However, first check the AC output of the set with a good meter with it running at governed rpm. If you have more than a few volts of AC output on the lines out of the generator, you probably don't need to flash it. It still has a good magnetic field and your problem lies elsewhere, most likely the regulator or exciter winding.

With a capacitor regulated set, you may not have a regulator anyway, but if you do, you may want to disconnect it before flashing the field. That will also give you a place to attach your leads to flash with. Connect positive battery to positive field wire/Negative to negative. You really just have to make a spark, putting current through the field with the engine stopped, but you can leave the battery connected and watch the AC output as you run the set at full speed and see what you get out of it. AC output should be proportional to the DC you put into it. If it needs 18 volts to make 120 and you apply 6 to the field with the generator turning at governed rpm, you should get about 40 volts AC out.

If you can get AC output while flashing, then stop the set and reconnect the regulator and try it. If nothing, that's pretty good evidence that the regulator or exciter is bad.
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Old 01-31-2011, 08:25 PM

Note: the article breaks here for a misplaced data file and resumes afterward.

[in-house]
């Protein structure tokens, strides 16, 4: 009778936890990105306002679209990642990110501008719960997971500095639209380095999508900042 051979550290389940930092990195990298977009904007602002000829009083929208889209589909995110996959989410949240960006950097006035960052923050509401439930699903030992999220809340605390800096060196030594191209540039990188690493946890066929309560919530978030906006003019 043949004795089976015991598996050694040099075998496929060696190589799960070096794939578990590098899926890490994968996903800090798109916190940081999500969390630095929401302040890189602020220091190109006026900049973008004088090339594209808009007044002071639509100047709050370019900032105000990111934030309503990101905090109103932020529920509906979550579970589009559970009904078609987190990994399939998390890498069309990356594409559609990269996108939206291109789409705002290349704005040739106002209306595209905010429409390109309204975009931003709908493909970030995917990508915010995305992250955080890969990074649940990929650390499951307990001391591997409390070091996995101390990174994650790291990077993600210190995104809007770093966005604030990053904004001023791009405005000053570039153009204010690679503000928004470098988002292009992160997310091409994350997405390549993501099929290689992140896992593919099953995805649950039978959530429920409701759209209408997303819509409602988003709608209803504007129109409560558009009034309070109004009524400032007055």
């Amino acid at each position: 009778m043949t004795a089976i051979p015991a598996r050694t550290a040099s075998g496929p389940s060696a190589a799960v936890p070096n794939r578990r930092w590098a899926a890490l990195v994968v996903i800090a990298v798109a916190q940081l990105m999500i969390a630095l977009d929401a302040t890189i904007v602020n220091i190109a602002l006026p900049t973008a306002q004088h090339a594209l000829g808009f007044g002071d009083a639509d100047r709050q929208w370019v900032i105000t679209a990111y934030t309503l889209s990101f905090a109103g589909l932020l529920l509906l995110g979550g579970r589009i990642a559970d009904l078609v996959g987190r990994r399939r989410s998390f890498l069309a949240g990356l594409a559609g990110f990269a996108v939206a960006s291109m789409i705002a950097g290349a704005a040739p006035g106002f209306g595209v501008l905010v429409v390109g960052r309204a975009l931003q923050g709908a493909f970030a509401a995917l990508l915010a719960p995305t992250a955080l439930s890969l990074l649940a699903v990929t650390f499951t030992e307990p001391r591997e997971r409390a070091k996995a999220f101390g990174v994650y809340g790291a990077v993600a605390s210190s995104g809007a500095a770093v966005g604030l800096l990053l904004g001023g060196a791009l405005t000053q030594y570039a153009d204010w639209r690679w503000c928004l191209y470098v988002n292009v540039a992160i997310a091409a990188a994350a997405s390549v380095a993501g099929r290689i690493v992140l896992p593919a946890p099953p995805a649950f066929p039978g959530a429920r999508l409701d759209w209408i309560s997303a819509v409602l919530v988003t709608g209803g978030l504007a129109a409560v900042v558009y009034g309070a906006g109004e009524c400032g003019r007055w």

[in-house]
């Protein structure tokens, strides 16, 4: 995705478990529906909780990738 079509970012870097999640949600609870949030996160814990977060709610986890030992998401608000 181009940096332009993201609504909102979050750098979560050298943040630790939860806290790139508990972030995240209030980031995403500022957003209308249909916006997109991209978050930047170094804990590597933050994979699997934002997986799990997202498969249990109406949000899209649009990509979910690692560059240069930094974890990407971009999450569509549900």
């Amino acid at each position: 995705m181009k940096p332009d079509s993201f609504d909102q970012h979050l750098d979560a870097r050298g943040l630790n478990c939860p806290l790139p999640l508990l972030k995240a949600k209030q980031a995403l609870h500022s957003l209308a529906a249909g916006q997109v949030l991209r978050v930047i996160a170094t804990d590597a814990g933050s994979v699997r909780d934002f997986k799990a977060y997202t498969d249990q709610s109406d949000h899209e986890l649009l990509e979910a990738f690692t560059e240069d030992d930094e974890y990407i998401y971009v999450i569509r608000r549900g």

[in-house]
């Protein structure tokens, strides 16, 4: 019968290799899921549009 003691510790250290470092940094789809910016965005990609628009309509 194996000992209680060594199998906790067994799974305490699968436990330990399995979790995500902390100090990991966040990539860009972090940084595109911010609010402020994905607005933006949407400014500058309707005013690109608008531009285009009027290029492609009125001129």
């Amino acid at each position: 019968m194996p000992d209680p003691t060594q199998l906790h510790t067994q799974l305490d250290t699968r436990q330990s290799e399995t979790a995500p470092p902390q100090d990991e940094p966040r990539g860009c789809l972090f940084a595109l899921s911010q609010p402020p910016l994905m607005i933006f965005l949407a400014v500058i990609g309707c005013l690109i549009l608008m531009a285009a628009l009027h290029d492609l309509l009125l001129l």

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Talking Re: Dyna generator?

You know that there is a lot of just plain BS on the internet. Flashing a Genset Field Coil from the Stator Winding, just shows that the writer does NOT understand the technology, that he is messing with. You need to use a DC Current across the Field Coil. many folks us a 9 Vdc Battery and others use a 12 Vdc Battery, for this job.
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Old 01-31-2011, 10:13 PM
Lloyd H Lloyd H is offline
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Default Re: Dyna generator?

I was very disappointed in the article as well, however, the AC to the stator works, works well and is recommended by at least one generator maker, Pincor. It works by using the stator windings as a transformer to induce AC in the exciter winding, which is rectified by the diodes to DC which flashes the field. The procedure is outlined in the Pincor USERs manual, no doubt pre OSHA but none the less effective Pincor recommends two 100 Watt lamps instead of three. Certainly due diligence would be required, I feel there is a good chance it would work on a brushless set as well. Also once flashed and generating the lights indicate the difference in frequency of the two sources much like paralleling lamps ie. two dark and the units are synced. Just like the days before syncroscopes. Lloyd H

Last edited by Lloyd H; 01-31-2011 at 10:20 PM.
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Old 02-01-2011, 01:24 AM
pegasuspinto pegasuspinto is offline
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Default Re: Dyna generator?